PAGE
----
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Stroke Care Costs and Cost-Effectiveness to Inform Health Policy

Originally publishedhttps://doi.org/10.1161/STROKEAHA.122.037451Stroke. 2022;53:2078–2081

Advances in stroke care policy during 2021 remained influenced by the COVID-19 pandemic, but several notable papers called attention to the costs of stroke care or the cost-effectiveness of options for care. Despite the variation in how costs were measured, estimated, and reported, policy recommendations for resourcing stroke services to support guideline-based care were found. The availability of cost data associated with all facets of stroke care and different perspectives (patients, hospitals, and payors) is increasing, but there are advances still to be made (Figure). This synthesis of a selection of papers published in 2021 on costs and stroke care effectiveness highlights the most recent efforts in examining the intersection of stroke care delivery and financial implications that could inform policy. The attention to appropriately financing stroke care delivery and its infrastructure for optimal quality and outcomes needs to remain at the forefront for decision makers who are responsible for allocating resources.

Figure.

Figure. Costs associated with stroke care and the need for data at multiple levels.

Cost Burden of Stroke

The Global Burden of Disease Collaborators reported in 2021 that stroke remains the second leading cause of death and third leading cause of death and disability globally.1,2 Yet, the true cost burden for families and health care providers is challenging to estimate. In one review of the economic burden associated with stroke, the authors aimed to examine the direct medical and nonmedical costs, indirect costs of illness, and health expenditures but found few studies with these costs clearly delineated.3 Another review was published of the economic burden of stroke with data from 46 studies inclusive of countries in each continent and all stroke types. The authors concluded that the 3 countries with the greatest annual average per-patient costs adjusted for a common reference year 2020 were the United States, Sweden, and Spain (US dollars 59 900, 52 725, and 41 950, respectively), and the highest per-patient lifetime cost was in Australia.4 While informative, their recommendation for establishing an international standard to examine costs at the patient, provider, and societal levels is of particular importance.4 Calls for reducing methodological heterogeneity have been outlined previously5 and can lead to more targeted analyses and clearer messages for advocating to policy makers and institutional leaders on the allocation of health system resources for the prevention and treatment of stroke.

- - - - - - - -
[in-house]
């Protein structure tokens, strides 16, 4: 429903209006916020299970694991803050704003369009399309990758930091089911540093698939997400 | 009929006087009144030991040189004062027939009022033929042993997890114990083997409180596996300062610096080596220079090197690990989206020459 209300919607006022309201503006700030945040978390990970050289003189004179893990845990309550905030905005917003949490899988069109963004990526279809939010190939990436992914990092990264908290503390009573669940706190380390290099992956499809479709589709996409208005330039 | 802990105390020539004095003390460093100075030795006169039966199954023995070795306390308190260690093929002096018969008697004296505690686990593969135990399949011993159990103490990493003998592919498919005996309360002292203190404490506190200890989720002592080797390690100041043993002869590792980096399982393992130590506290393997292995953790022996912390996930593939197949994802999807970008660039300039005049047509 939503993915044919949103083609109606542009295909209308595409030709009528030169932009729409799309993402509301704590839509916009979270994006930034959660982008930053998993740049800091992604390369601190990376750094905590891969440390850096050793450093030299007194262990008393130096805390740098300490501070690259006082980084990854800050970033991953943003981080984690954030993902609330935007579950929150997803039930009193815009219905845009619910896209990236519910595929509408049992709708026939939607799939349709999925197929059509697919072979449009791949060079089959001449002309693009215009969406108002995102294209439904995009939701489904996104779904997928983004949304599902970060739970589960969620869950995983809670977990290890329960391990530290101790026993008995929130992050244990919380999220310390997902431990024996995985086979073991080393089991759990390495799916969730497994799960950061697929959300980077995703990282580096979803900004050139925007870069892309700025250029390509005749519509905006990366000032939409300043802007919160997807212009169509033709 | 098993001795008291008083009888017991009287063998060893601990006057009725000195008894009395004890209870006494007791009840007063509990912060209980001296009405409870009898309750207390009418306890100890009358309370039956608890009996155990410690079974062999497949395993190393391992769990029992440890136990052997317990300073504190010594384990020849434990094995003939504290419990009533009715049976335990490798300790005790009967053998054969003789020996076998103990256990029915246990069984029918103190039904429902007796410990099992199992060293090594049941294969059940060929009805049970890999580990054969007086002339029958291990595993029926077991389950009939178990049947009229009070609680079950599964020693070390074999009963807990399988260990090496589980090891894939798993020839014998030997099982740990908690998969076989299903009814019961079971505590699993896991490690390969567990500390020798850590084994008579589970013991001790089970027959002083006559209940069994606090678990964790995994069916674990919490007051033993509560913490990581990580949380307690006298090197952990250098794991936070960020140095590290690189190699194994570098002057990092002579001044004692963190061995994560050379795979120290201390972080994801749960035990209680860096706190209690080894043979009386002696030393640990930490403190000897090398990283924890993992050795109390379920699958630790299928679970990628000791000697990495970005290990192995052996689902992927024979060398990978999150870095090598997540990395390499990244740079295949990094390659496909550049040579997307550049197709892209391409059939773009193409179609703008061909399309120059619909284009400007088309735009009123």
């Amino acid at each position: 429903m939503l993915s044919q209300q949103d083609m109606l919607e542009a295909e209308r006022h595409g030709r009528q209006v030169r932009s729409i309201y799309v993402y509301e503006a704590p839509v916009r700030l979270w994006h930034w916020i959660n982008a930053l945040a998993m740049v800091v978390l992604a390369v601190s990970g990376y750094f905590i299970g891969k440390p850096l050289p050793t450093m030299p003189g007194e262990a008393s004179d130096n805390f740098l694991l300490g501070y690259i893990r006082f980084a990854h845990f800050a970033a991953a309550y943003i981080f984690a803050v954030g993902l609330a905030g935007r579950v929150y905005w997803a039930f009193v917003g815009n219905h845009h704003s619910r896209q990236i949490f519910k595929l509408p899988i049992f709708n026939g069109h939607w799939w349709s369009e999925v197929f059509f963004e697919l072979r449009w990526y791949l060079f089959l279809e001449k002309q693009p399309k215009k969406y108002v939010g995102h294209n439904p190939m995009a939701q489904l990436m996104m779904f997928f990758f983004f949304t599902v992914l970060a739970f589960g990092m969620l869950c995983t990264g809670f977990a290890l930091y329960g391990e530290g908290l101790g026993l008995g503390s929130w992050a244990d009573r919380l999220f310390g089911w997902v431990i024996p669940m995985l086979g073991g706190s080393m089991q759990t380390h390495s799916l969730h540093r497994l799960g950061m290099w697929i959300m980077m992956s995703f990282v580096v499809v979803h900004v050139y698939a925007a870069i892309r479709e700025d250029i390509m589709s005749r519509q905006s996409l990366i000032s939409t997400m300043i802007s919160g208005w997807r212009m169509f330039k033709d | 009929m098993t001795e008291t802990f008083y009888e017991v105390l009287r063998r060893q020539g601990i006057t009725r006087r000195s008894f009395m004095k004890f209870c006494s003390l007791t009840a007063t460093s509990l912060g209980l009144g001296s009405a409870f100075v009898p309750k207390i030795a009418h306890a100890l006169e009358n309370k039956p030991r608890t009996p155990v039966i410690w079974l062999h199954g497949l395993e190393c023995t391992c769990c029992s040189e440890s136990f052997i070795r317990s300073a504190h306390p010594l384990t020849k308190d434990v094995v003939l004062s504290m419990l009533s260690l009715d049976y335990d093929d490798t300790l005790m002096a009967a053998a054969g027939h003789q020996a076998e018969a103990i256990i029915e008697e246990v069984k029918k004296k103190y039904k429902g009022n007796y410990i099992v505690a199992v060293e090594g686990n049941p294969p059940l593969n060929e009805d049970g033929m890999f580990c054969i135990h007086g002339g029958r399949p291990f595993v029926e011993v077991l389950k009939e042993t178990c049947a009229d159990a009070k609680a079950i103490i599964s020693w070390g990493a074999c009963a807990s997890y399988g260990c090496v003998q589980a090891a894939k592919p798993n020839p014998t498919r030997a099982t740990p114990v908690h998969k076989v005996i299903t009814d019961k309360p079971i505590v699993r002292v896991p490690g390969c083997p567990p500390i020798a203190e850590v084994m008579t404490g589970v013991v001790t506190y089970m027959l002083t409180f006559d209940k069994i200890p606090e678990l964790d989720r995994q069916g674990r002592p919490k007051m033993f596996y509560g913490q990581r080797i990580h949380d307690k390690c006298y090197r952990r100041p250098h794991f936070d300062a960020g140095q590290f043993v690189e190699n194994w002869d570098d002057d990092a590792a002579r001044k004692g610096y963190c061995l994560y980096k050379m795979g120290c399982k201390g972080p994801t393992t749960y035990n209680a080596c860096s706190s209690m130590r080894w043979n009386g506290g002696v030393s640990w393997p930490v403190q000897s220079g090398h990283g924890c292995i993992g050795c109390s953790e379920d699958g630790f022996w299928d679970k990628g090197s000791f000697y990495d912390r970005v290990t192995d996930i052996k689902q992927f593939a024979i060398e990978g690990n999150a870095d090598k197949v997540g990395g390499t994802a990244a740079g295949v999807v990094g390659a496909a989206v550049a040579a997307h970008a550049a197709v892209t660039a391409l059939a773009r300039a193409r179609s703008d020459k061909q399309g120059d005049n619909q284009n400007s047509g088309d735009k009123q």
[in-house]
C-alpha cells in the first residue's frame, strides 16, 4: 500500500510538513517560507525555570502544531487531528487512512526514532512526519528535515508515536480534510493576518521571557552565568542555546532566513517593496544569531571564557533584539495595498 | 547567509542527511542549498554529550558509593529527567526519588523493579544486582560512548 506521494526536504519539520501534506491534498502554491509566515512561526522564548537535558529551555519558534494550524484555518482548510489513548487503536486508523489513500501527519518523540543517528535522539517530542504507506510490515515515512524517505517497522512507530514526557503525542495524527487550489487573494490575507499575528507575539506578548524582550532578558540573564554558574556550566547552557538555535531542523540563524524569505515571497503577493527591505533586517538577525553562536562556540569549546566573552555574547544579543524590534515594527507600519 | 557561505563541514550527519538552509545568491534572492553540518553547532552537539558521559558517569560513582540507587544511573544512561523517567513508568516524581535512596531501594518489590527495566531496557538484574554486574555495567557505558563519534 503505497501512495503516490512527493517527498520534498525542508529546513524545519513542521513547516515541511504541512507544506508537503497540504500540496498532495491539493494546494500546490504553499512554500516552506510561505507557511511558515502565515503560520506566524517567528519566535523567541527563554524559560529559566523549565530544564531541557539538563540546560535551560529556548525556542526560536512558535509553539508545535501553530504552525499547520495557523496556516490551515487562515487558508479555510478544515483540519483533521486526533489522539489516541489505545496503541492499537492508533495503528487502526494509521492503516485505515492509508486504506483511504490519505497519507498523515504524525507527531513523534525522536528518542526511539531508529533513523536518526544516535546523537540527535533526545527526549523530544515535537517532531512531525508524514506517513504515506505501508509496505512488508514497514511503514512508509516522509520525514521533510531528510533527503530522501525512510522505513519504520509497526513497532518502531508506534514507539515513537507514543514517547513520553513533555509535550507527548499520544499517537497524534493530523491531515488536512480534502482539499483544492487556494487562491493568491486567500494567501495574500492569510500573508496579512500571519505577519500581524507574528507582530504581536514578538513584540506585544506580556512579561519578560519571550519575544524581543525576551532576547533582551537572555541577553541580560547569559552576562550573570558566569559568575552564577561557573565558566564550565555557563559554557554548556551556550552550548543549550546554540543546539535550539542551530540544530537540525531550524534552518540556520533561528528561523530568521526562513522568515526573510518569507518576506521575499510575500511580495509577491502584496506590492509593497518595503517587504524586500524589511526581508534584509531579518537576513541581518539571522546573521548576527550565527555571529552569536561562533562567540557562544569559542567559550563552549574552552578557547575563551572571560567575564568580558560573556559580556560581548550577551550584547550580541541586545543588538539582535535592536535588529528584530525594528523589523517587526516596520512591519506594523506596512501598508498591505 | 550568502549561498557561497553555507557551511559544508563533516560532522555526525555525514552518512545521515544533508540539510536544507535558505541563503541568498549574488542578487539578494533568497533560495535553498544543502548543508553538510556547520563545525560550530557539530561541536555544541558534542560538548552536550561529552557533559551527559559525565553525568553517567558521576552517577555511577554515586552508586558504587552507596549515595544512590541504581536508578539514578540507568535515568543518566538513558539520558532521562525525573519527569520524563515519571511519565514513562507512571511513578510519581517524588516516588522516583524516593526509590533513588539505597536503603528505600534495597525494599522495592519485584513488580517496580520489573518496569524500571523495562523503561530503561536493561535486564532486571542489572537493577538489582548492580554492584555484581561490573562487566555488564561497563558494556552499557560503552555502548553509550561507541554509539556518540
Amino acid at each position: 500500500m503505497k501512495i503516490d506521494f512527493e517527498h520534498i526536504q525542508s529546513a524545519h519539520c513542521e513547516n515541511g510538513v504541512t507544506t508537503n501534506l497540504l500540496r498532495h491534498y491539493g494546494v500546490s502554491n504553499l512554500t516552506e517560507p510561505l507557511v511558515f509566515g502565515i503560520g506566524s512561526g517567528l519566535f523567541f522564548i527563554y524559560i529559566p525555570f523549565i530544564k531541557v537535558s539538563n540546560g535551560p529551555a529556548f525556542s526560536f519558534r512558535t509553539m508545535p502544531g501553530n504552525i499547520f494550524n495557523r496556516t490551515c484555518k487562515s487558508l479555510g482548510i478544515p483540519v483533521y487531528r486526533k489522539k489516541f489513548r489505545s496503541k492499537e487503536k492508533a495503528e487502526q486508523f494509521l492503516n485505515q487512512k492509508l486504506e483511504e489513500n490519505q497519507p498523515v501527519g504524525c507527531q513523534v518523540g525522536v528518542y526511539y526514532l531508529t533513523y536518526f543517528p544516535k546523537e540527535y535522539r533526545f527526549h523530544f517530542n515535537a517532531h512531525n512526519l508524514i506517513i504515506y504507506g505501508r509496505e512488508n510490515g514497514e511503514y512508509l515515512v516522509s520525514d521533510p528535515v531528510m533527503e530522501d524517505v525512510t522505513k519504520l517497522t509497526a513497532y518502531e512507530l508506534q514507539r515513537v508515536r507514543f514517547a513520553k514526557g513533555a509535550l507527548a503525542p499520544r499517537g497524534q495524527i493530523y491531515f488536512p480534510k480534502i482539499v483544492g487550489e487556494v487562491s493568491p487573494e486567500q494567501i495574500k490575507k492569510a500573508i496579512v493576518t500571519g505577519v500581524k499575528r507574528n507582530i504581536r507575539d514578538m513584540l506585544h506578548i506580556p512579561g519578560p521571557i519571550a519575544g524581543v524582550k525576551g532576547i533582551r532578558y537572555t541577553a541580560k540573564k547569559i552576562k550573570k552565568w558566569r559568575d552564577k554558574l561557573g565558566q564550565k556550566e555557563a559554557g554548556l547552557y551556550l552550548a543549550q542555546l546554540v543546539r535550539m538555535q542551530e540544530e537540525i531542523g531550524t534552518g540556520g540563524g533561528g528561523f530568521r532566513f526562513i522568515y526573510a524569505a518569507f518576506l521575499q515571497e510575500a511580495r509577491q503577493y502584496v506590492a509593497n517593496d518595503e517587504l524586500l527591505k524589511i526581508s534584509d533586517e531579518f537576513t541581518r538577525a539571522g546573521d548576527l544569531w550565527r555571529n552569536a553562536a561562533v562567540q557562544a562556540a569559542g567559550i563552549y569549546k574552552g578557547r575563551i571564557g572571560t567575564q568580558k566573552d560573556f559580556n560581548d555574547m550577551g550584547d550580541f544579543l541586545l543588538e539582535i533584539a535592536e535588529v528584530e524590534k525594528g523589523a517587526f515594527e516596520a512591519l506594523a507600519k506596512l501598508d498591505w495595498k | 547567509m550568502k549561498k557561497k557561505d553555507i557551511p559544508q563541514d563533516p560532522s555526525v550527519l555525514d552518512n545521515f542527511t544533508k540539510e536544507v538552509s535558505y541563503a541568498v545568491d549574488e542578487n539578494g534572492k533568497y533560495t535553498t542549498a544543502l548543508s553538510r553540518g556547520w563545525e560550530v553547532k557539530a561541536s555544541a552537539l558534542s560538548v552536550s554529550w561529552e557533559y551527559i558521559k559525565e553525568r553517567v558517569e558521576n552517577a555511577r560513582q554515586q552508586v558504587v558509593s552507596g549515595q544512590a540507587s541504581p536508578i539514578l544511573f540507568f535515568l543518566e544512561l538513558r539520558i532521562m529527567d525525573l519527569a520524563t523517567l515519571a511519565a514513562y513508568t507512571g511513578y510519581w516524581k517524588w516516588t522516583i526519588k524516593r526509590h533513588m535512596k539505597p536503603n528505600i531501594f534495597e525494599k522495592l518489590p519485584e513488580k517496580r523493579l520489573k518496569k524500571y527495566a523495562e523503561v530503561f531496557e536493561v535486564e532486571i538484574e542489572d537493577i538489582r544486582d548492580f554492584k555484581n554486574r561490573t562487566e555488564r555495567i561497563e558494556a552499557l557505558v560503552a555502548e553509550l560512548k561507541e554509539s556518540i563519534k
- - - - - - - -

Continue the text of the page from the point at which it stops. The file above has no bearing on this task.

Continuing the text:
Costs and Stroke Outcomes